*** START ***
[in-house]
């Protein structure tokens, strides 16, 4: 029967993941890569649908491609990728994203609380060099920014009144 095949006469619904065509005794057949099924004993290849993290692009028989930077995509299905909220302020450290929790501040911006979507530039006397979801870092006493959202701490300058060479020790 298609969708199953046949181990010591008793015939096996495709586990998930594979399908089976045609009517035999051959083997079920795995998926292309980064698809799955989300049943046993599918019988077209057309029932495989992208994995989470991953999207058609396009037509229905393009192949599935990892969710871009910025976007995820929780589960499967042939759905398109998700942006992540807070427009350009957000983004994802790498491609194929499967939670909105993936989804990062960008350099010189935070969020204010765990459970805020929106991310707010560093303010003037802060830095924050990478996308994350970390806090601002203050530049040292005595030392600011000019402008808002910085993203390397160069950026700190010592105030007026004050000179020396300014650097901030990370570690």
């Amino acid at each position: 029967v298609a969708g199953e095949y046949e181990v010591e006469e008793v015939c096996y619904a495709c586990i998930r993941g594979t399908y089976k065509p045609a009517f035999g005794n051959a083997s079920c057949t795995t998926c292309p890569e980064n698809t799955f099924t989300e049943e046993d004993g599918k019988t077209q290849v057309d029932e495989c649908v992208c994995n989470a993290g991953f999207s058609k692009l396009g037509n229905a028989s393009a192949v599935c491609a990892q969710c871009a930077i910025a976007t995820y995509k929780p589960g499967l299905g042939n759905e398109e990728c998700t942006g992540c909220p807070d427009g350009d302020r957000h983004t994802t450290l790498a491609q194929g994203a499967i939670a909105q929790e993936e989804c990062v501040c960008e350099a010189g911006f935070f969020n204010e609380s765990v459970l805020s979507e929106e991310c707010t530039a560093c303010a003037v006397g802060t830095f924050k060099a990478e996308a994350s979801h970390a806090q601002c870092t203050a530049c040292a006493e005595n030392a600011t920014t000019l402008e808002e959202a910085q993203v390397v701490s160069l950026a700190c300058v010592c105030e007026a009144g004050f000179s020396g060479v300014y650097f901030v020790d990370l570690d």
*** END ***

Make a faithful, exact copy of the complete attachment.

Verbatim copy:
[in-house]
């Protein structure tokens, strides 16, 4: 029967993941890569649908491609990728994203609380060099920014009144 095949006469619904065509005794057949099924004993290849993290692009028989930077995509299905909220302020450290929790501040911006979507530039006397979801870092006493959202701490300058060479020790 298609969708199953046949181990010591008793015939096996495709586990998930594979399908089976045609009517035999051959083997079920795995998926292309980064698809799955989300049943046993599918019988077209057309029932495989992208994995989470991953999207058609396009037509229905393009192949599935990892969710871009910025976007995820929780589960499967042939759905398109998700942006992540807070427009350009957000983004994802790498491609194929499967939670909105993936989804990062960008350099010189935070969020204010765990459970805020929106991310707010560093303010003037802060830095924050990478996308994350970390806090601002203050530049040292005595030392600011000019402008808002910085993203390397160069950026700190010592105030007026004050000179020396300014650097901030990370570690």
């Amino acid at each position: 029967v298609a969708g199953e095949y046949e181990v010591e006469e008793v015939c096996y619904a495709c586990i998930r993941g594979t399908y089976k065509p045609a009517f035999g005794n051959a083997s079920c057949t795995t998926c292309p890569e980064n698809t799955f099924t989300e049943e046993d004993g599918k019988t077209q290849v057309d029932e495989c649908v992208c994995n989470a993290g991953f999207s058609k692009l396009g037509n229905a028989s393009a192949v599935c491609a990892q969710c871009a930077i910025a976007t995820y995509k929780p589960g499967l299905g042939n759905e398109e990728c998700t942006g992540c909220p807070d427009g350009d302020r957000h983004t994802t450290l790498a491609q194929g994203a499967i939670a909105q929790e993936e989804c990062v501040c960008e350099a010189g911006f935070f969020n204010e609380s765990v459970l805020s979507e929106e991310c707010t530039a560093c303010a003037v006397g802060t830095f924050k060099a990478e996308a994350s979801h970390a806090q601002c870092t203050a530049c040292a006493e005595n030392a600011t920014t000019l402008e808002e959202a910085q993203v390397v701490s160069l950026a700190c300058v010592c105030e007026a009144g004050f000179s020396g060479v300014y650097f901030v020790d990370l570690d």